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Artisan Home Entertainment presents
Pendulum (2001)

"I guess the murder of one man takes precedence over the murder of three women."
- Detective Amanda Reeve (Rachel Hunter)

Review By: Rich Rosell   
Published: March 04, 2002

Stars: Rachel Hunter
Other Stars: Matt Battaglia, James Russo, Alain Kalanj, Alissa Alban, Stephanie Vogt
Director: James D. Deck

MPAA Rating: R for Strong violence, sexual content and language
Run Time: 01h:33m:47s
Release Date: February 26, 2002
UPC: 012236124863
Genre: suspense thriller


Style
Grade
Substance
Grade
Image Transfer
Grade
Audio Transfer
Grade
Extras
Grade
C- C-C+B- D-

DVD Review

After working with director James D. Deck on the trashy Two Shades Of Blue (2000), former supermodel Rachel Hunter, who still is just plain gorgeous, joins forces with him once again in this wannabe-thriller. This is another of those prostitutes-are-being-killed movies, where high-powered political games threaten to keep the truth from coming out. Of course, only dedicated police detective Amanda Reeve (Hunter) is moral enough to unearth the truth. Or is she?Reeve's trouble starts when she is pulled off the prostitute case, and assigned to the case of a murdered law school professor, whose death occurs during the film's opening sequence. This pretty much establishes that this particular murder will figure prominently in the dramatic narrative over the next 90 minutes. Reeve alternately butts heads with Mills (James Russo), the tough DA, and occasionally daydreams about her former lover, William (Matt Battaglia), who just happens to be the DA's assistant. As she slowly peers into the life of the murdered prof, Reeve crosses paths with a mix of stock suspects fresh from the Screenwriting 101 red herring pond, including a pair of sexually adventurous female students.For some reason, Deck tries to make Hunter not appear overly glamorous, and it proves to be an apparently difficult task. While she is far from runway glamorous here, the problem is once a model, always a model, and Hunter is too good-looking to fully sell her character's frumpy detective look. She spends a lot of time in Pendulum looking pensive, or furtively studying some incriminating documents, and she does that very well. At one point, during a flashback, she is arguing with William and utters the line "You haven't made love to me in months!" Now that's acting, my friend, because we're supposed to actually believe that in some bizarro universe that would happen.This film also suffers heavily from what I call the "Coincidence Factor," a tired plot device that allows the main character—in this case Reeve—to just happen to cross paths with a number of pivotal, minor characters, or arrive just in time to see someone enter or leave a building. It conveniently prevents us from having to sit through endless hours of stakeouts, or worse, watching actual procedural police work. No, I guess it's easier when it's possible to plop down on a barstool, in a populated city like Dallas, and just happen to be three seats away from another wronged character whose story ties in with the murder of the law professor. What luck!Even with the comically lazy screenwriting, Deck cobbles together a few scenes that work surprisingly well. A sequence that occurs during a police stakeout features a POV switch with the killer that is effective, but unfortunately those moments are few and far between.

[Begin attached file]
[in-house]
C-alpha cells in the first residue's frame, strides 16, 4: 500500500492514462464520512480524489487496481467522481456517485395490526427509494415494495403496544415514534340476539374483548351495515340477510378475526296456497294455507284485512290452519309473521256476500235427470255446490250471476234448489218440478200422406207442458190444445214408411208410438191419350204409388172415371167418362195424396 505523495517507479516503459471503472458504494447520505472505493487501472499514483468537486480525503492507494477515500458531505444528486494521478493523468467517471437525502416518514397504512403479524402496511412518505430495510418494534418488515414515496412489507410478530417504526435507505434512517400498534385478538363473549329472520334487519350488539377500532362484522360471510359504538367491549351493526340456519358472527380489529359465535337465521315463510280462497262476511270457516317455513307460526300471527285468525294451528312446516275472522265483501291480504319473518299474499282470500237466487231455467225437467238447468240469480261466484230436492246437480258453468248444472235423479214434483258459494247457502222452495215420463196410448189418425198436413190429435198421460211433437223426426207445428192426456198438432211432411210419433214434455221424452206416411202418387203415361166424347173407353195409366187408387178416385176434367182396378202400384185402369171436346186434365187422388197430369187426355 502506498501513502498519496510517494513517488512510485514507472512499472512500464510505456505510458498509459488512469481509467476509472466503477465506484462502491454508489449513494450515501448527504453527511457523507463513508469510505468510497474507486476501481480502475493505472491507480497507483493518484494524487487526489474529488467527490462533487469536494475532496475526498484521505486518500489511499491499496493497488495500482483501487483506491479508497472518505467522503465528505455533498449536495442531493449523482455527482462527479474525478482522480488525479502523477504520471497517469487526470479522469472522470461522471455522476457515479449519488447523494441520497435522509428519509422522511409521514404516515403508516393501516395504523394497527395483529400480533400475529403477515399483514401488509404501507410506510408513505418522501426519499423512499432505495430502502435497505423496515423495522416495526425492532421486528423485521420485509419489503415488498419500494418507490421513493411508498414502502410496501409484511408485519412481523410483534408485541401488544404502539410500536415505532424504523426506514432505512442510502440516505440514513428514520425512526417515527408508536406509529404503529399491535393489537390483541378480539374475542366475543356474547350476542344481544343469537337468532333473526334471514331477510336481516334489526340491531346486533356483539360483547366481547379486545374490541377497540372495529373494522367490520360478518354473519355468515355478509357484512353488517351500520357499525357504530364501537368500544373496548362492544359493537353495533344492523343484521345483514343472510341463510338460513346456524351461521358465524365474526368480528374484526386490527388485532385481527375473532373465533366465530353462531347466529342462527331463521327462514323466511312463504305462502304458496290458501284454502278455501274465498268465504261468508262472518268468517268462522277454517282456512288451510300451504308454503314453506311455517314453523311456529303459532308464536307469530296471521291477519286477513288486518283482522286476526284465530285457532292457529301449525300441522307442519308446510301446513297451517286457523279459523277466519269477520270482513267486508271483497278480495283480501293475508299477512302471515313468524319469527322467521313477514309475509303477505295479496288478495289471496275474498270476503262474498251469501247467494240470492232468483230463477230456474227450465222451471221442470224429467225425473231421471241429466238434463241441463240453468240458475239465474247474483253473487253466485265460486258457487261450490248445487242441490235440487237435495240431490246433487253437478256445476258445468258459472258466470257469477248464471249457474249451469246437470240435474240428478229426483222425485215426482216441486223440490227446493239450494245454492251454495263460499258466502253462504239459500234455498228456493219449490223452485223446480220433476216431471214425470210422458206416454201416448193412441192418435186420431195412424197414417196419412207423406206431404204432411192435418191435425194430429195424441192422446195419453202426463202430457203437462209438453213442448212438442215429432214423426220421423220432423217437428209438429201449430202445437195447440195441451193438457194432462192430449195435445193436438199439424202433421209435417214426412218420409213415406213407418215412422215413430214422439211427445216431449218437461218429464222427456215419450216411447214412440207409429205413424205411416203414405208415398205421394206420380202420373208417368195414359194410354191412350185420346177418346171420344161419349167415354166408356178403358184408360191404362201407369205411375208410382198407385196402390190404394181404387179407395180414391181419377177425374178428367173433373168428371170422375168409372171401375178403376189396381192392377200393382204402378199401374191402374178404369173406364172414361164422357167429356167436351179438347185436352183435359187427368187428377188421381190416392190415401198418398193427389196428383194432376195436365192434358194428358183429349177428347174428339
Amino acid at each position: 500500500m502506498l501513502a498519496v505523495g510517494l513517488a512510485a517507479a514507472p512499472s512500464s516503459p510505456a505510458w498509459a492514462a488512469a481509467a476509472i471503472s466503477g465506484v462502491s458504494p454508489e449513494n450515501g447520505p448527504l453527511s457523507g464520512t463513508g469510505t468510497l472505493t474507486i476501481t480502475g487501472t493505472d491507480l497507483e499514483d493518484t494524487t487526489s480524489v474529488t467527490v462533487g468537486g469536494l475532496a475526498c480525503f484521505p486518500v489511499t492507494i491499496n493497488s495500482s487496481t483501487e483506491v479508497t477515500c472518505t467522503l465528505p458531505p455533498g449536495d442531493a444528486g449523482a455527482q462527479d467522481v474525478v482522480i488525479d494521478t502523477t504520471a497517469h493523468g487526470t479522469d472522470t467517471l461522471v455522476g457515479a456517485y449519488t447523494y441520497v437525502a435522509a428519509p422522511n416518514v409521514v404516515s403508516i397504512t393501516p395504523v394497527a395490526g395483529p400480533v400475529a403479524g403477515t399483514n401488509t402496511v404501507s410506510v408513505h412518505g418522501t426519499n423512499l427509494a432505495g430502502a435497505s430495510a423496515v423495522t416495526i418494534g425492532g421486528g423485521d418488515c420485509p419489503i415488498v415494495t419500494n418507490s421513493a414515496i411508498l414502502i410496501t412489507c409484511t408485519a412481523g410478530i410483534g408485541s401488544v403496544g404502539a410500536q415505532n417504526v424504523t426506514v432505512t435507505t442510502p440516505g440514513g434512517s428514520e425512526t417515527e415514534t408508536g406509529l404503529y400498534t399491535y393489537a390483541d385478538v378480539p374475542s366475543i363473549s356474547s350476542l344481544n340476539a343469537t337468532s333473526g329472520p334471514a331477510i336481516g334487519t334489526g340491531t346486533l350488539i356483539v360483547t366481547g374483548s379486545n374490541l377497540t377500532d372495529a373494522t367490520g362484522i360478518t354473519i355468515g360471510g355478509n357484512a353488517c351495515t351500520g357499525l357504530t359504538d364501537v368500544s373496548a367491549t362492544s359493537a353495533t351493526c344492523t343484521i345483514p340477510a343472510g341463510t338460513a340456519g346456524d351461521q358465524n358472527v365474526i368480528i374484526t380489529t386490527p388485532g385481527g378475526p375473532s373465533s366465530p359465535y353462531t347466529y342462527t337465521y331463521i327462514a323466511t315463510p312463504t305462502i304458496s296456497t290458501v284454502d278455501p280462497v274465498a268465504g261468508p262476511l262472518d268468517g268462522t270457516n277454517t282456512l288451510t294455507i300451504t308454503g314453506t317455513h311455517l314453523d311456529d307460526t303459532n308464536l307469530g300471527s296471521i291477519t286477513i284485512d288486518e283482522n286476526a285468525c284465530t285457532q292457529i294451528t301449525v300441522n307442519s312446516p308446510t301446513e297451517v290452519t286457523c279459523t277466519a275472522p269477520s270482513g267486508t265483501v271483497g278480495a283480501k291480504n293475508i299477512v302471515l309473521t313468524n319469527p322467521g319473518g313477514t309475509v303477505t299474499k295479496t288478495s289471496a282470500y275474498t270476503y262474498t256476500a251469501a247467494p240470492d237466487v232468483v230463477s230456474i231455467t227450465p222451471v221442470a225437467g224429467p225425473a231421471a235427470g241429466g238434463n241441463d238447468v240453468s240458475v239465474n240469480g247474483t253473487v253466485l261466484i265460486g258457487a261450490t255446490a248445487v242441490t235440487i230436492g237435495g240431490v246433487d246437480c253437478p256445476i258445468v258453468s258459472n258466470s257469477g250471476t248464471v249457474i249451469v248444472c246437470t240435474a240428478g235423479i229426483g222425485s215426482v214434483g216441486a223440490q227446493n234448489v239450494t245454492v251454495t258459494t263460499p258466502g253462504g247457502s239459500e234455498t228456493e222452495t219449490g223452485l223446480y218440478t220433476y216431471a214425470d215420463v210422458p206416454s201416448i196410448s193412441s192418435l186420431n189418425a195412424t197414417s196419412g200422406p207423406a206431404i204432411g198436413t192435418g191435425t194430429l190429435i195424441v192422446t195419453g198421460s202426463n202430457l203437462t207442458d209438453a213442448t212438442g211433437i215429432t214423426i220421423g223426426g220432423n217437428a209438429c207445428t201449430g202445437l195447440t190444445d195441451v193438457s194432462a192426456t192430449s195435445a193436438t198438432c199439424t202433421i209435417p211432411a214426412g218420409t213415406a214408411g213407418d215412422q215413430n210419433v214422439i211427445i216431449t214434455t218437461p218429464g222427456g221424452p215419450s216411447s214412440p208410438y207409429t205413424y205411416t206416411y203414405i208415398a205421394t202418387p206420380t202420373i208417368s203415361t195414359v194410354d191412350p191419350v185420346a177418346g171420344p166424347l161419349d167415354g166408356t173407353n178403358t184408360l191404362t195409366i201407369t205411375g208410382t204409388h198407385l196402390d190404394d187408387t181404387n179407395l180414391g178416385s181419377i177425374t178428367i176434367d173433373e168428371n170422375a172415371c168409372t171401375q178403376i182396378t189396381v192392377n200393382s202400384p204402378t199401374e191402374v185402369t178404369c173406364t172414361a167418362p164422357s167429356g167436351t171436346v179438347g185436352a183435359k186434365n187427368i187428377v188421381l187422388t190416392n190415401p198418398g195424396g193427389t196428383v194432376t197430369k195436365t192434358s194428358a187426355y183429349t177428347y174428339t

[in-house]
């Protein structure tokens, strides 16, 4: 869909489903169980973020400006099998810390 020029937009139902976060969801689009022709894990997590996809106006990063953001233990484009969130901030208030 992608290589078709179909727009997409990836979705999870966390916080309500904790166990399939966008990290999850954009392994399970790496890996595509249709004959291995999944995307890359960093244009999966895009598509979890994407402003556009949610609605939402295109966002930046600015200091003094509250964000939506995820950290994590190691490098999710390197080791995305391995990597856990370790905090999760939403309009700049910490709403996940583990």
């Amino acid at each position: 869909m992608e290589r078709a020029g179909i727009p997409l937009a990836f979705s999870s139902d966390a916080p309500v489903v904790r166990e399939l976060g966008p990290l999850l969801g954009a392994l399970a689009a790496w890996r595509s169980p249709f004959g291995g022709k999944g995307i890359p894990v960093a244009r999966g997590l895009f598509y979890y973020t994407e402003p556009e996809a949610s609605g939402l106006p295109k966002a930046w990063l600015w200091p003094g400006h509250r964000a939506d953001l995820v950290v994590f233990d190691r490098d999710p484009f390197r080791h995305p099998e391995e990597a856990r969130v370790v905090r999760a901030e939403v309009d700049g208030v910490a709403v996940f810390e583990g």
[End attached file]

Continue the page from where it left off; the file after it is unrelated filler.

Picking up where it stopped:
Rating for Style: C-
Rating for Substance: C-

 

Image Transfer

 One
Aspect Ratio1.33:1 - Full Frame
Original Aspect Rationo
Anamorphicno


Image Transfer Review: Artisan has issued Pendulum in a 1.33:1 full-frame transfer, and somehow I don't suspect we are losing much in the process. The film has a made-for-cable feel, and consequently plays nicely in full-frame. The source print is free of any noticeable wear, though a fair amount of fine grain rears its ugly head during the night sequences, in addition to some hot reds that bloom sporadically. Daylight scenes fares better, with well-saturated colors and natural fleshtones.

Image Transfer Grade: C+

 

Audio Transfer

 LanguageRemote Access
DS 2.0Englishno


Audio Transfer Review: The 2.0 surround track here showed great promise during the opening credit sequence, with a nice display of the William Richter score. Rear channels filled out the music track well, and there was a fair amount of low end rumble. The rest of the film's presentation wasn't as impressive, but it comes across very clean. Richter interjects enough orchestral zingers to make you sit up, and that is about the only time the rears get any workout. Overall dialogue is mixed well, and spread across the fronts with minimal imaging.

Audio Transfer Grade: B-

 

Disc Extras

Static menu
Scene Access with 27 cues and remote access
Subtitles/Captions in Spanish with remote access
1 Original Trailer(s)
Packaging: Amaray
Picture Disc
1 Disc
1-Sided disc(s)
Layers: single

Extras Review: A single full-frame theatrical trailer for the feature, Spanish subs and a healthy 27 chapters are the only "extras" here. In other words: not much.

Extras Grade: D-

 

Final Comments

Here's a thriller that doesn't thrill much. In its favor it stars the eternally beautiful Rachel Hunter, who might not be the most believable detective in film history, but she's not the worst. Deck's film tries to titillate, and even manages to offer a few well-executed moments, but as a whole it is rather labored.Predictable.

 


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